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Sister Salvacion Attributes Her Vocation to Providence – and the Prayers of a Sister
By Sister Rose Ann Schlitt, OP
December 16, 2015, Pampanga, the Philippines – Sister Salvacion B. Valenzuela, OP, better known as “Salve,” is the first to acknowledge the action of Divine Providence in her life and vocation. She was born January 18, 1980 in Sipocot, Camarines Sur in the southern Luzon region of the Philippines. She and a sister and brother were raised by their grandparents in a religious and prayerful environment.
When Sister Salve was seven, her mother traveled abroad and later became seriously ill. While studying nursing at the Universidad de Santa Isabel, Naga City, she prayed for her mother’s recovery, promising in return to serve God. After being comatose for a month, her mother was able to return to the Philippines, though without finances or properties.
At the age of 19, Sister Salve studied in the province and stayed with a non-Catholic family. In return Salve helped with her foster parents’ business, tutored their grandchildren, and assisted around the house. Aware that she had attended a Catholic school, they sent her to the University of the Assumption in San Fernando, Pampanga, which Sister Salve attributes to the working of the Holy Spirit.
As Sister Salve began to attend her classes in 2001, she noticed a sign dedicating a building to Sister Mary Philip Ryan, OP. Believing Sister Mary Philip to be a declared saint, she began to ask her intercession daily. The content of her prayer was often: “Sister Mary Philip Ryan, please pray for me. I want to finish my studies. I want to be a nun.” She passed without even reviewing her coursework before exams.
But what steps did she need to take to become a sister? She knew none and had only seen Sister Arsenia Puno from afar at the university. Providentially, she was with a friend at the marketplace and, on seeing Sister Arsenia, approached her on the topic of vocation. This was 2005 and the beginning of her relationship with the Dominican Sisters of Our Lady of Remedies. In the meantime, she continued to pray to Sister Mary Philip, and again passed her Licensure exam.
After entering the congregation in 2007, Sister Salve was astonished to learn of Sister Mary Philip’s role in the foundation of the Sisters in Pampanga – one of the Adrian Dominican Sisters who arrived in San Fernando in 1965 to serve as a support for the new Dominican congregation. In 2010, Sister Salve made first profession of vows and continued to work on her master’s degree in educational management. The next year, the Congregation of Our Lady of Remedies merged with the Adrian Dominican Sisters; the Sisters in the Philippines now make up the Our Lady of Remedies Mission Chapter.
Her yearly ministry assignments were education-related: directing the school canteen in Lubao; teaching pre-school initial stage of our Dominican School in Mining, Angeles City; teaching in the Dominican School of Apalit; and teaching special education students in Manibaug; and teaching pre-school teacher in Mining. Sister Salve is drawn to special education, especially to the hearing-impaired. Her goal is to help teachers assist students to participate in mainstream education, which is the focus of her master’s thesis.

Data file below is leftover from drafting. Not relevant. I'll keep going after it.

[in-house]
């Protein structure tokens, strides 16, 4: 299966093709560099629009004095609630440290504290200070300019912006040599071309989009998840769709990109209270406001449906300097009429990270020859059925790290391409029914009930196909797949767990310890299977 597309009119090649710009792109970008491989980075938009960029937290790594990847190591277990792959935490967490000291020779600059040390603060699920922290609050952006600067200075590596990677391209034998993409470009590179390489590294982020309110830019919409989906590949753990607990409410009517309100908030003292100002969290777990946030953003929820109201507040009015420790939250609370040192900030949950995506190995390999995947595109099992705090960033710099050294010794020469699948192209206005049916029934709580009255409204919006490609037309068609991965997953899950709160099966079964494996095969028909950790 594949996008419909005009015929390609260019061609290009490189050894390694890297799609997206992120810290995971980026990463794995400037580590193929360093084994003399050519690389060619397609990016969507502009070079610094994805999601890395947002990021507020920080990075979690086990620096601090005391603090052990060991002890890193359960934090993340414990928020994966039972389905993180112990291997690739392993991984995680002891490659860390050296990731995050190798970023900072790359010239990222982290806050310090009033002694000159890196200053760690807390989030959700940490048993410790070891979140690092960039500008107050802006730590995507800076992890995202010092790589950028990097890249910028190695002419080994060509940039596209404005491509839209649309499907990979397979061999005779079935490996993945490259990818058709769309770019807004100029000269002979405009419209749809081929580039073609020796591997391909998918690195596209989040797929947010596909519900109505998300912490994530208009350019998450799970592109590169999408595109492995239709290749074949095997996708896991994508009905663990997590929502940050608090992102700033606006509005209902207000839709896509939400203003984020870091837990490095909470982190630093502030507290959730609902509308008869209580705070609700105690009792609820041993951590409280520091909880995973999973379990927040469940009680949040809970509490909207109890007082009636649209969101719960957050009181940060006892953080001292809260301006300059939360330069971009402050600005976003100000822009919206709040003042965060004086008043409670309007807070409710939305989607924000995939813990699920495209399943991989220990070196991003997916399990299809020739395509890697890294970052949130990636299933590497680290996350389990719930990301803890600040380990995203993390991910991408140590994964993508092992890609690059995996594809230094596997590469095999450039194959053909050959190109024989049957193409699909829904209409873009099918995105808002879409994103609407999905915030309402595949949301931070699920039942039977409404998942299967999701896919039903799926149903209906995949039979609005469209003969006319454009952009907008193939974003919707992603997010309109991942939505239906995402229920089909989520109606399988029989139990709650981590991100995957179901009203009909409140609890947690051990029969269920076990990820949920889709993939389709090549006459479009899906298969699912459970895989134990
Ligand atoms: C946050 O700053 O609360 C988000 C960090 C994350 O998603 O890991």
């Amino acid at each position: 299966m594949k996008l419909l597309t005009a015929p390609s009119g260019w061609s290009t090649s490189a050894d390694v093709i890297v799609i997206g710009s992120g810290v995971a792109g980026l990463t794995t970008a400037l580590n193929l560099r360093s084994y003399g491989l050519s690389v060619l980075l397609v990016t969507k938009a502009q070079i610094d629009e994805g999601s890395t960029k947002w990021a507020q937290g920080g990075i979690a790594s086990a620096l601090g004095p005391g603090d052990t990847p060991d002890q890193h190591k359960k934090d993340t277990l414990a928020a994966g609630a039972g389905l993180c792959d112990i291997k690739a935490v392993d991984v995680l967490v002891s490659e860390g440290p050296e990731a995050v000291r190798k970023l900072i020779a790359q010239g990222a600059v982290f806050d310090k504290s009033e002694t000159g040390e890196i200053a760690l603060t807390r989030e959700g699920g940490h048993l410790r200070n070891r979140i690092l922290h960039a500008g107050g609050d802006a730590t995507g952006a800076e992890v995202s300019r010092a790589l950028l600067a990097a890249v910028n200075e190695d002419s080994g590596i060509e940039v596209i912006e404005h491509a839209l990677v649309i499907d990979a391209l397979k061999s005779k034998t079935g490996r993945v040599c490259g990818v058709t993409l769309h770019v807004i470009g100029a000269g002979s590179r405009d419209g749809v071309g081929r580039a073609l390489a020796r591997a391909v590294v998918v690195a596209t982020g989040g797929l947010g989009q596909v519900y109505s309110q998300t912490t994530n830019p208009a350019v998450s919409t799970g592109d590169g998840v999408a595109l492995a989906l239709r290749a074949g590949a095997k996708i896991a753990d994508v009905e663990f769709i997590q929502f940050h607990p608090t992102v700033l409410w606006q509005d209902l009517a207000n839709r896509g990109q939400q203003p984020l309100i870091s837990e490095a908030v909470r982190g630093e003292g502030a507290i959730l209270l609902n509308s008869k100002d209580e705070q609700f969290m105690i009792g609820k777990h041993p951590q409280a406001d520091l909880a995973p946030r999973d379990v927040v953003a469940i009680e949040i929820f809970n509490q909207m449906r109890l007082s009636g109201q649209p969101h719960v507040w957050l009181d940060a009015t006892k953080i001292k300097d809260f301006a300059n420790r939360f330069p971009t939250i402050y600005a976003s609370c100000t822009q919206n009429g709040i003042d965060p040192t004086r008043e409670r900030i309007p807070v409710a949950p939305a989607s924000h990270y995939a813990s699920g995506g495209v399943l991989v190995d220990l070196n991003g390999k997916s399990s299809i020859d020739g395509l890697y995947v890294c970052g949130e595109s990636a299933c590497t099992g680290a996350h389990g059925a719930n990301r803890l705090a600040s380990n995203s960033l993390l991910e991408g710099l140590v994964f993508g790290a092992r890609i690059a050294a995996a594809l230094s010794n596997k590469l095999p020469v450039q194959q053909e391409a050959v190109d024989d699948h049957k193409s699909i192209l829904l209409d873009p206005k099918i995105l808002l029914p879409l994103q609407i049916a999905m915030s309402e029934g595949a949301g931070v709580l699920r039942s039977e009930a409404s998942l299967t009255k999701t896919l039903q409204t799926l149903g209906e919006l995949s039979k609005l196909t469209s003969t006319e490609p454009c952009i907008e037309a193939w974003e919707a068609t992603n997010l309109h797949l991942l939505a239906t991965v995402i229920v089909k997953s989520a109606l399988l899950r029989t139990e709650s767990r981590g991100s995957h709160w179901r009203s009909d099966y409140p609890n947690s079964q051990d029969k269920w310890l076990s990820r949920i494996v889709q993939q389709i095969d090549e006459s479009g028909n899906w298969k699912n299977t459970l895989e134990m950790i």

Sister Salve respectfully acknowledges the role of the Holy Spirit throughout her life and is grateful for her special Intercessor, Sister Mary Philip. As she prepares to make her final vows, she hopes to offer her life to God as a Dominican Sister through her passion for teaching.
Sister Carol Coston, OP
Working for the common good has been a hallmark of Sister Carol Coston’s life. She presently directs the Congregation’s Office of Permaculture, which is working to create and maintain a sustainable ecosystem on the Adrian Dominican Sisters’ campus. She previously co-directed Santuario Sisterfarm in Texas, which was dedicated to cultivating biodiversity and cultural diversity and living in right relationship with the whole Earth community.
Sister Carol was the founding director of both NETWORK, the Washington, D.C.-based Catholic social justice lobby, and Partners for the Common Good, an award-winning alternative investment fund.
In 2001, President Bill Clinton honored her with the Presidential Citizens Medal. The College of St. Catherine also awarded her the Alexandrine Medal for her leadership and contributions to social justice, women, and economic equity.
Sister Peg Albert, OP, PhD
Sister Peg Albert served as an associate professor of social work, counselor and vice president at Barry University before arriving at Siena Heights as its 10th President in 2006. Under her leadership, Siena Heights has seen unprecedented growth, including the establishment of nursing, football and band programs.
Her student- and mission-centered approach has included physical improvements to the residence halls, athletic facilities and student union. SHU’s On Higher Ground Campaign raised more than $19 million — surpassing its original $13 million goal. Siena Heights was also named a “Best College to Work For” by The Chronicle of Higher Education.